The clear skies are really welcomed after months of grey, drizzle, fog, and rain. Lots of rain. Yet now we’re bordering on too dry. With the very strong winds, the counties have issued fire bans with a couple of prairie/grass fires already burning. If it’s not one thing it’s another.
          (Beach pictures ahead – between Mardi Gras and Spring Break is the best time for the beach – it’s so empty right now. Perfect.)
          Thanks for dodging the gators to leave a comment


  2. cmblackwood / Feb 12 2016 11:49 am

    Lovely post to make me think of kinder weather. Give my best to Molly!


    • philosophermouseofthehedge / Feb 12 2016 3:19 pm

      We’re going to whacked by the tail end of that cold front this weekend, but whew, it looks like a frigid time for states north. Brrr. Bundle up. Thanks for floating a comment this way

      Liked by 1 person

  3. D. Wallace Peach / Feb 12 2016 1:01 pm

    The photos make me long for summer. I have many memories of sailing in Vermont on those little boats 🙂 Great fun.


    • philosophermouseofthehedge / Feb 12 2016 3:23 pm

      While I haven’t heard the ducks overhead yet, spring isn’t too far off. Tree pollen is really going up here, saw a couple of monarch butterflies, and the birds are singing like crazy in the morning. But a few more icy swats ahead. Thanks for sailing by with a comment

      Liked by 1 person

  4. roughwighting / Feb 12 2016 1:17 pm

    Fun post with pics. Jealous of your warmth and ability to play hide and seek with the crocs. 😝


    • philosophermouseofthehedge / Feb 12 2016 3:27 pm

      It’s been the oddest ping-pong weather winter. Dreary and wet for day after day. Now mild and we really could use a little rain. (The strong winds have fire bans up and a few prairie/grass fires burning.). While the tail of this arctic front will swat us this weekend, it won’t be as cold as so many places. Guess I’ll hold off planting those spring flowers a little longer. Thanks for dashing by with a comment

      Liked by 1 person

  5. sportsattitudes / Feb 12 2016 2:47 pm

    Great, warming pictures and very much appreciated here in Philly where we indeed are looking forward to wind chills of minus ten degrees over the weekend. Tides certainly can make all the difference in a person’s daily plans when they live close to the shore line, do they not?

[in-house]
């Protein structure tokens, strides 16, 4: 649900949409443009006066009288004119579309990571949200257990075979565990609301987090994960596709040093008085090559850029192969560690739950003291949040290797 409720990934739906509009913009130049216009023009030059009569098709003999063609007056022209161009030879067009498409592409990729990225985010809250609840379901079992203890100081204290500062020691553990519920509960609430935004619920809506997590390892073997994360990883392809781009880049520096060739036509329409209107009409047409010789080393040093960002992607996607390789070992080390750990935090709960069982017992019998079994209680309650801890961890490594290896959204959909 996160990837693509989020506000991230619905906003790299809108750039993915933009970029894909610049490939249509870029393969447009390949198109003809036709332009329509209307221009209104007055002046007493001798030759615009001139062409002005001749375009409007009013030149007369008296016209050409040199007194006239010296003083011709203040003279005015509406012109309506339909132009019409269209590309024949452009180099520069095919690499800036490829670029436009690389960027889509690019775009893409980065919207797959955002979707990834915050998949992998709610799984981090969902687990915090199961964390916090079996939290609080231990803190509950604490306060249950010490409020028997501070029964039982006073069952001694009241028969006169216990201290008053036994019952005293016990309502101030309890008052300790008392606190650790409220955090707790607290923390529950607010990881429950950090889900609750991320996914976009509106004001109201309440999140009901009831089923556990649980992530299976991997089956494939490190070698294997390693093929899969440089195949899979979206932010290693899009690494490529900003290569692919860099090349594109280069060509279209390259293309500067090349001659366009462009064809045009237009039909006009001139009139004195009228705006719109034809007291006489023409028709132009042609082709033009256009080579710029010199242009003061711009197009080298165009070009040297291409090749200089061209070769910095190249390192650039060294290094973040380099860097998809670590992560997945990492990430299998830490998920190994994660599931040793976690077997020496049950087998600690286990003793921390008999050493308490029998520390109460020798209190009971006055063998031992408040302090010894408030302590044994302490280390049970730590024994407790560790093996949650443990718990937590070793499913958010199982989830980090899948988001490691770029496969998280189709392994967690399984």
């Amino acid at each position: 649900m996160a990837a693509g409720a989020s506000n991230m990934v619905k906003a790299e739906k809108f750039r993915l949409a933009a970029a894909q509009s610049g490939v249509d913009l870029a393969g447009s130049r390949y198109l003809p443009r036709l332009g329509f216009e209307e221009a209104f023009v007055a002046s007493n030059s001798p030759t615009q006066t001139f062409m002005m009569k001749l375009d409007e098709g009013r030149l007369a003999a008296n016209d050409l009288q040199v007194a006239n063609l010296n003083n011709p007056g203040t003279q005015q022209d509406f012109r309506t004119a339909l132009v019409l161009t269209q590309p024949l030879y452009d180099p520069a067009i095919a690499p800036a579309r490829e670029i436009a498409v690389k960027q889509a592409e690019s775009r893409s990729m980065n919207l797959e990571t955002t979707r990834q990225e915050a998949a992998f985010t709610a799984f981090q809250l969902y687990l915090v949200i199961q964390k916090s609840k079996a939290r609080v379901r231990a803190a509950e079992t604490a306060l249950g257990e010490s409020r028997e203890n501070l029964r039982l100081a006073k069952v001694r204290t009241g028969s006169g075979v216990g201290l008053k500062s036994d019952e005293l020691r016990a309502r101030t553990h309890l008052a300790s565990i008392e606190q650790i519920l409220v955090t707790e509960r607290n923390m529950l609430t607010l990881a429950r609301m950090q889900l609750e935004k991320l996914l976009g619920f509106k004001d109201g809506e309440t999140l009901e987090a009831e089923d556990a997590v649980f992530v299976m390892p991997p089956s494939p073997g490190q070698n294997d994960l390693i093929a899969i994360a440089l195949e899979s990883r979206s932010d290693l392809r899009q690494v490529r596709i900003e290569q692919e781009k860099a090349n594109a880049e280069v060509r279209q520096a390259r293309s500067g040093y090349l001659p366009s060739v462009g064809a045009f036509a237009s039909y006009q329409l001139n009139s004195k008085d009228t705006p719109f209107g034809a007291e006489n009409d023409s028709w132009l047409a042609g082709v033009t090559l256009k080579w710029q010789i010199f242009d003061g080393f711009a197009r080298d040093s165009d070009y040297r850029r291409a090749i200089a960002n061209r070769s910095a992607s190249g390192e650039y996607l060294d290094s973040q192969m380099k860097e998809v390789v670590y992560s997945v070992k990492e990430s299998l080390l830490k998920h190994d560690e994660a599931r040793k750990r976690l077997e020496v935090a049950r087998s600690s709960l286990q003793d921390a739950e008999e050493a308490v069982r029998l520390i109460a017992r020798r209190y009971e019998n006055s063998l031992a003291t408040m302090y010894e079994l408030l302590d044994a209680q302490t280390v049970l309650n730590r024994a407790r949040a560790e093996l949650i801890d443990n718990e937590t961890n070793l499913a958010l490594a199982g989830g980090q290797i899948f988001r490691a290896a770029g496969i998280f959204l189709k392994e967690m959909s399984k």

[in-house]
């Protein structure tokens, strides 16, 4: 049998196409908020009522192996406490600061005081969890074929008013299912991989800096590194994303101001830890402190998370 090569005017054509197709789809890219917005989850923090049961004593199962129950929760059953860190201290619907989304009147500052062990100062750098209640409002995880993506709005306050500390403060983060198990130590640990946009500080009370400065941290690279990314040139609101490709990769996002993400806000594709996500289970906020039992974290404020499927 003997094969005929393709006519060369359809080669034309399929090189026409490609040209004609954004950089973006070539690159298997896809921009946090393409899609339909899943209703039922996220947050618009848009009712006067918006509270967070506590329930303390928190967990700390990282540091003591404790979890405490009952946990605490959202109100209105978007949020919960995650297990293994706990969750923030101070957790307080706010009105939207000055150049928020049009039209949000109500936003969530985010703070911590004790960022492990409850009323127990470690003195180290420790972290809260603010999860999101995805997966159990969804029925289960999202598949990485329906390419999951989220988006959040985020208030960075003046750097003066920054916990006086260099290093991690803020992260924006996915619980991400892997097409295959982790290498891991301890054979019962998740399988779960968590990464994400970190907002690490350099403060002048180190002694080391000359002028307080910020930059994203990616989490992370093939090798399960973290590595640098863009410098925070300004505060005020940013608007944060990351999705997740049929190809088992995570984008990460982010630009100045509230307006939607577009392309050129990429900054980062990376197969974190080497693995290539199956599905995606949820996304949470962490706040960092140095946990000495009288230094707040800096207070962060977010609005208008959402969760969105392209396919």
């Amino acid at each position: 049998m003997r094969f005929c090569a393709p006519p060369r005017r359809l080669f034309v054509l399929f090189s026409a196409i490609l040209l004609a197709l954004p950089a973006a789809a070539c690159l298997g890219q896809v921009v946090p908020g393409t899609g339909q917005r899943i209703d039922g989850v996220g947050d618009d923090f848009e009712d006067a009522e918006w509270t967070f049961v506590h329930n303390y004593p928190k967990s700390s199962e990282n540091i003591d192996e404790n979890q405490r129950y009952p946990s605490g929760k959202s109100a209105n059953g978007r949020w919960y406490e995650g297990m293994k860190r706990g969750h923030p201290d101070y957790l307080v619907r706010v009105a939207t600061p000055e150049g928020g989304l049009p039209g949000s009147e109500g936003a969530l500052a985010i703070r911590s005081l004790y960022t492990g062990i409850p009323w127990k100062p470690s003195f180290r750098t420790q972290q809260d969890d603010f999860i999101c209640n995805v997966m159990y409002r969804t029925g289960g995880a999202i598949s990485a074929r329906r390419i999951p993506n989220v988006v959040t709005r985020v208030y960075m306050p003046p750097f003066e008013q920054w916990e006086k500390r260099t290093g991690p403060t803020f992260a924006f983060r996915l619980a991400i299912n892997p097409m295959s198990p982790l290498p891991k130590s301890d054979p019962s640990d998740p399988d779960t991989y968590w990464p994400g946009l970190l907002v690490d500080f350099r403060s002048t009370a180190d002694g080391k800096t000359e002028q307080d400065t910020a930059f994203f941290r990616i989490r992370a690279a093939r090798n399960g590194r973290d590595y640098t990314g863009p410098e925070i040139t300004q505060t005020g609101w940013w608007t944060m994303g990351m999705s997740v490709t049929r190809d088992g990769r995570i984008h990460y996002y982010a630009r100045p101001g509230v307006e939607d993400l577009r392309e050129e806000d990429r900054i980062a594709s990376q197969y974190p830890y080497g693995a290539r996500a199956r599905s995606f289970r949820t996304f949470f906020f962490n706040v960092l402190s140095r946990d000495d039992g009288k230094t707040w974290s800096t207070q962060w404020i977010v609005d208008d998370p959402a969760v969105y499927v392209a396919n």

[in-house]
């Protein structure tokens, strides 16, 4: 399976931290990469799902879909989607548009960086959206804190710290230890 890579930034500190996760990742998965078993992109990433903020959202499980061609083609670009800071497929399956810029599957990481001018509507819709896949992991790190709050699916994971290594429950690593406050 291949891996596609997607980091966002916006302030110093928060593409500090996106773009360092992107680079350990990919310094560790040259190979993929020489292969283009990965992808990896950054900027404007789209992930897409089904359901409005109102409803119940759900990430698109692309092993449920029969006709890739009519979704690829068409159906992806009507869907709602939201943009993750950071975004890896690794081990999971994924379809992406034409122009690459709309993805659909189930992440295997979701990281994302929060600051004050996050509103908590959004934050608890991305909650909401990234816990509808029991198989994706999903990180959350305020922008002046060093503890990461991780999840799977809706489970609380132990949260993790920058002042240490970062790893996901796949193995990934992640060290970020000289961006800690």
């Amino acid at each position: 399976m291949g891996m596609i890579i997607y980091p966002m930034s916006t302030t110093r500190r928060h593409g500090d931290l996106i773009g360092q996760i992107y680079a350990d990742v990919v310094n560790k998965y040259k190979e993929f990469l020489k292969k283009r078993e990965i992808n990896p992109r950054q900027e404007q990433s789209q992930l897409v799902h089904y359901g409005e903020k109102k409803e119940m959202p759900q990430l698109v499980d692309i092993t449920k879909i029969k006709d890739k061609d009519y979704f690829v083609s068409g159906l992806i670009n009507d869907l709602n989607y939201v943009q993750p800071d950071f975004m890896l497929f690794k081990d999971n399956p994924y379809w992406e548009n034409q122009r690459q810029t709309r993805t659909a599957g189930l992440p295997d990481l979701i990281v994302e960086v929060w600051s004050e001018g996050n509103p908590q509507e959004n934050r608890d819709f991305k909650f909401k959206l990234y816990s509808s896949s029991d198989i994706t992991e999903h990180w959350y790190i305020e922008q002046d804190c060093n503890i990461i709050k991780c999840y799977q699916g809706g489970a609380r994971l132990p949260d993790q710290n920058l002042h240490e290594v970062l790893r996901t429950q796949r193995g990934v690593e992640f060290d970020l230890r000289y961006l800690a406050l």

• philosophermouseofthehedge / Feb 12 2016 4:05 pm

      The more I see the weather forecasts, the more I feel forced to go outside. Bundle up! This weekend we’ll get dropped back to the 60’s, but nothing like what’s headed your way. Brrr. Bundle up
      (And the Texans are talking about quarterbacks again..”don’t need a super star, just someone steady and reliable.” We’ll see.)
      Thanks for docking here with a comment

      Liked by 1 person

  6. Littlesundog / Feb 13 2016 8:34 am

    My youngest sister and her husband made their first trip south to your area over the holidays, and were met with gloomy, drizzling weather. It was her first trip to the ocean. Despite the weather they had a wonderful time. I hope they’ll go back again sometime in the warmer months. I haven’t been down to your neck of the woods in nearly a decade now… need to put that on my travel list for sure!! 🙂


    • philosophermouseofthehedge / Feb 15 2016 9:18 am

      Oh, this has been one of those grey wet winters. Hope they get back sometimes when weather is better…before July or August. Not only the crowds, it’s that we never invite people down during the hot hot humid scorching weather when the waves are bathtub warm. Usually in winter if you’re here a week, chances are most of the weather will be sunny and possibly mild. Thanks for splashing a comment to these shores


  7. angelswhisper2011 / Feb 14 2016 12:10 pm

    I think there’s something missing in the… desert 😉 Happy Valentine’s Day to you all 🙂 Extra Pawkisses for the occasion 🙂 ❤


    • philosophermouseofthehedge / Feb 15 2016 9:19 am

      Cheery paw waves to you! (Oh, sorry, should have gotten Molly to shake off the sand first) Thanks for the lovely Valentine hugs – nicer than a sandcastle!

      Liked by 1 person

  8. marthaschaefer / Feb 15 2016 5:53 pm

    After temps of minus 20+ and wind chills that blew down the chimes on the deck, your shots and commentary are warm and inviting. Thanks for the break in our dreary indoor life! Chilly paw waves and love the history lesson too.


    • philosophermouseofthehedge / Feb 15 2016 6:19 pm

      Just shivering over the tv images. Brrrr. We do have cold winters, but not this year. (Knock on wood. the plant coats/blankets are already put away). Did you see the snow skiing cat? ( )Jesper has his own Facebook page.
      RC Cat simply snarls “He was just having a catonniption fit caused by cabin fever….or waaay too much catnip.” She’s pawsing through tropical island travel brochures….
      Thanks for warming up this place with a comment

      Liked by 1 person